Jaipur : Vehicular emissions contribute significantly to the deteriorating air quality worldwide and back home it’s the second-largest source of pollution in cities. In order to curb the menace, JK Lakshmipat University’s final year students of Mechanical Engineering restored a scrap bike to today’s generation bikes in just 18 days time.
Ronak Singh, Abhimanyu Shankar, Anirudh Pareek, Piyush Singh Pawar, and Prashant Chaudhary had bought the rickety bike from a warehouse for just INR 3,000/-. The bike was completely rusted and damaged with a completely busted engine. They tweaked out some changes in the engine like converting the engine from 4 clutch plate to 5 clutch plate system, to improve the bike’s pickup and its torque. Being a 2000 version, the carburetor management system was old and the students designed a new gas gauge and did some modifications in the design so that they can provide a new look to the motorbike.
Congratulating the students, Dr. Ravi Shankar Prasad, Associate Professor, Department of Mechanical Engineering, IET, JK Lakshmipat University, Jaipur, said more students must come forward with such innovative ideas.
“The main objective of engineering education at JKLU is to facilitate students’ comprehensive learning and to help them acquire strong conceptual understanding along with 21st-century engineering skills and mindset in order to meet the engineering challenges in business, industry, and society. We prepare them to undertake research and innovation projects to conceive, design, implement and improve products, processes, and systems. The infrastructure and lab facilities are upgraded from time to time and provide adequate opportunities for students and researchers to iterate through the cycles of learning and experimenting. We strongly encourage all our students to think out of the box and take risks. Interdisciplinarity, as well as industrial internships and projects, are also key components of our education system,” said Dr. Sanjay Goel, Director, Institute of Engineering and Technology, JKLU.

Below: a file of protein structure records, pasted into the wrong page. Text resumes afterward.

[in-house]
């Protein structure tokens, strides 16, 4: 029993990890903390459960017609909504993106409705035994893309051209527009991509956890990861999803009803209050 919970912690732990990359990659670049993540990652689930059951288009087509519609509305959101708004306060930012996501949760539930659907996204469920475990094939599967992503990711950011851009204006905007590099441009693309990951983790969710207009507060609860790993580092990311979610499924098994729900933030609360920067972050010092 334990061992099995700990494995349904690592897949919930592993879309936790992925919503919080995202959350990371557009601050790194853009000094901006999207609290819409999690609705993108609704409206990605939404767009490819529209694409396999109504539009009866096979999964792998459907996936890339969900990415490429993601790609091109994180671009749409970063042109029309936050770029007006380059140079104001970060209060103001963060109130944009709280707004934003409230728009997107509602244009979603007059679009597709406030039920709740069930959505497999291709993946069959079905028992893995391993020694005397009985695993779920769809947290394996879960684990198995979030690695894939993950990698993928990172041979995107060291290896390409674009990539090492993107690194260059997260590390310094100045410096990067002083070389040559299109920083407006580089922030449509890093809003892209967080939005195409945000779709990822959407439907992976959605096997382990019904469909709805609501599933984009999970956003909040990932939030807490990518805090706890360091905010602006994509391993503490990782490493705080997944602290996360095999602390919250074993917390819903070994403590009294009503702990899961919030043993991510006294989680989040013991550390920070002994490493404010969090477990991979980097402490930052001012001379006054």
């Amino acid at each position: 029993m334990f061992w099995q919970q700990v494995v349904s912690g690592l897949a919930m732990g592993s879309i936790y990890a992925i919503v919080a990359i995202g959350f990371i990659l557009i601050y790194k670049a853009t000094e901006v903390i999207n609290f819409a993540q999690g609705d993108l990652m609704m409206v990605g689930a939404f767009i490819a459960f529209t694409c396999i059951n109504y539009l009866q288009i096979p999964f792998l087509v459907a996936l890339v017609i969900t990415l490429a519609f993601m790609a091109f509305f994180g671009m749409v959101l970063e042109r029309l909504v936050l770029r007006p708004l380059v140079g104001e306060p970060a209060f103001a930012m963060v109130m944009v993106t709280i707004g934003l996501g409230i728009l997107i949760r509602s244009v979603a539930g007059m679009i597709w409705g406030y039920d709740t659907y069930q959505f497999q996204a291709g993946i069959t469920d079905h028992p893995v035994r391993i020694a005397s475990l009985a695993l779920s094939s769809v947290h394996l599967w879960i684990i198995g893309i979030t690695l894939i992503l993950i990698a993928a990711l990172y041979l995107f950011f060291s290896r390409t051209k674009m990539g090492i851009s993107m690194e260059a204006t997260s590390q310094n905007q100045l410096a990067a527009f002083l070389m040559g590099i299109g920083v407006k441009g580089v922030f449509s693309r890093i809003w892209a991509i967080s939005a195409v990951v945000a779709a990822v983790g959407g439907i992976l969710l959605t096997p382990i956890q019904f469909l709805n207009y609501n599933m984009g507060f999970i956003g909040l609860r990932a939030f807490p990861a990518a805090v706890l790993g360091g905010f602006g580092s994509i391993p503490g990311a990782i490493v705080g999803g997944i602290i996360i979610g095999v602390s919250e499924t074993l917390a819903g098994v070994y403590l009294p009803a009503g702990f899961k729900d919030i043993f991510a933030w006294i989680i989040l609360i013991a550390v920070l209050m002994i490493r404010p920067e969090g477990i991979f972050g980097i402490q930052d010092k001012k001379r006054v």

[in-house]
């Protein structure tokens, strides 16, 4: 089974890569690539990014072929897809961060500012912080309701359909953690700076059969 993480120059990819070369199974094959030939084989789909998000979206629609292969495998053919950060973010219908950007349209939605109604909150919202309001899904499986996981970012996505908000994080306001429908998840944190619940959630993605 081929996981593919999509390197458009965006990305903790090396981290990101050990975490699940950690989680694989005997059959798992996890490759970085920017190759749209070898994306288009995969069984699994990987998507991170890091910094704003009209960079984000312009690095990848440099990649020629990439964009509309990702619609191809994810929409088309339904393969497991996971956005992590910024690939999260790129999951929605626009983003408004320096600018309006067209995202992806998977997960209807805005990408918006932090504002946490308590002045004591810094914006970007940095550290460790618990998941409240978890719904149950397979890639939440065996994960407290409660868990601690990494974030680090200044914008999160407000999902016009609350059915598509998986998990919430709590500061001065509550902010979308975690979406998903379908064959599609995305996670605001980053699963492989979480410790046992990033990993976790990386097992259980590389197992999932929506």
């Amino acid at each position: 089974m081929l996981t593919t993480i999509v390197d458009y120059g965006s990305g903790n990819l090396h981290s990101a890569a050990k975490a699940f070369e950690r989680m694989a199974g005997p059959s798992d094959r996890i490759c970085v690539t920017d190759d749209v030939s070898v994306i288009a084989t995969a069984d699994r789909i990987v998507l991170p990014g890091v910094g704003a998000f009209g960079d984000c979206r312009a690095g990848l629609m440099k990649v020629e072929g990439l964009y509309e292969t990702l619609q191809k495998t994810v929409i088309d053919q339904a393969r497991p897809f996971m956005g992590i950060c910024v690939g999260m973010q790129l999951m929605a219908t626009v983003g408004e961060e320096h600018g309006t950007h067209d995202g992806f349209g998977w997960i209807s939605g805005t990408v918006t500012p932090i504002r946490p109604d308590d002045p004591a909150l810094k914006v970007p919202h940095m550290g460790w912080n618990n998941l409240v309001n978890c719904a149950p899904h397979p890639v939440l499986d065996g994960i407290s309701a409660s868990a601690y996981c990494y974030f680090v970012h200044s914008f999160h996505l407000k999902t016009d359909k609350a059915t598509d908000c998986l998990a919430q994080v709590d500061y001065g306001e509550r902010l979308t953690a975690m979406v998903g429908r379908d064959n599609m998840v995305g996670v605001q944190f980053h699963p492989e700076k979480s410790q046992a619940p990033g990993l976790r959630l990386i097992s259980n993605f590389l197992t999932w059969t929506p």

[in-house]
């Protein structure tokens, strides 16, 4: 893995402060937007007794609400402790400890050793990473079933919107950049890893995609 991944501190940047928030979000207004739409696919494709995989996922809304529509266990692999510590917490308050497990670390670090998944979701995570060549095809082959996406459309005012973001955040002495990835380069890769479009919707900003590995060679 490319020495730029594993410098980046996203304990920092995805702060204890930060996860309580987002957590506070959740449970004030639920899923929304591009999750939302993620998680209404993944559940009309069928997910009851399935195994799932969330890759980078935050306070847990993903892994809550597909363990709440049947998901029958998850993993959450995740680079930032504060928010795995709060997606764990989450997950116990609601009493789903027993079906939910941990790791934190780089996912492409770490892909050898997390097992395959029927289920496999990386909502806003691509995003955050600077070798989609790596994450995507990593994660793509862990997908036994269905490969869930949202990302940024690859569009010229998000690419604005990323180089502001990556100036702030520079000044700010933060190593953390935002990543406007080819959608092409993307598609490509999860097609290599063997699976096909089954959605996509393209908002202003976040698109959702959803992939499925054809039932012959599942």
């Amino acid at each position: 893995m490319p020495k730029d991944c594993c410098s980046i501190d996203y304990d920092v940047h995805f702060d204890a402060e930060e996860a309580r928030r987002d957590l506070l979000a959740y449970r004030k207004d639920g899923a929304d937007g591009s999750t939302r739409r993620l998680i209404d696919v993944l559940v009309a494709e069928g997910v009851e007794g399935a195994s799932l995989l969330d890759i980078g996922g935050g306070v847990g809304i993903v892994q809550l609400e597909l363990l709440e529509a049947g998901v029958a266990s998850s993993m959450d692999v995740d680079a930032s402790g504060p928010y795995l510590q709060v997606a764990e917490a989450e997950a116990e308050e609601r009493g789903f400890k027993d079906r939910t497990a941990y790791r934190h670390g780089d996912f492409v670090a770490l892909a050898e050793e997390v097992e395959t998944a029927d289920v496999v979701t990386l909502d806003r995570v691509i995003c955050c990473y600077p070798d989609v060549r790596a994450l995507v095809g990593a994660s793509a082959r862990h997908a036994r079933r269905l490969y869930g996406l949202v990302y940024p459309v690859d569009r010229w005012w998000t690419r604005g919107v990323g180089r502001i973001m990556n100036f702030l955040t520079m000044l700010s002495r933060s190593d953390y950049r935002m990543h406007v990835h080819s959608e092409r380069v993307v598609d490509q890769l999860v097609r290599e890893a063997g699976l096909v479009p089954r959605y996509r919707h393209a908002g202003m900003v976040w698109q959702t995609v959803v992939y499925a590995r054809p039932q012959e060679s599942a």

Abhimanyu Shankar said they tried to give it a look of a café racer bike, which also was a tough goal to accomplish. “It was a challenge to make a 2000 model bike looking competitive to today’s generation bikes. It almost took 18 days to complete the bike. We are also thinking of small aesthetic changes in the bike in the future. We are proud to be a part of this innovation,” he added.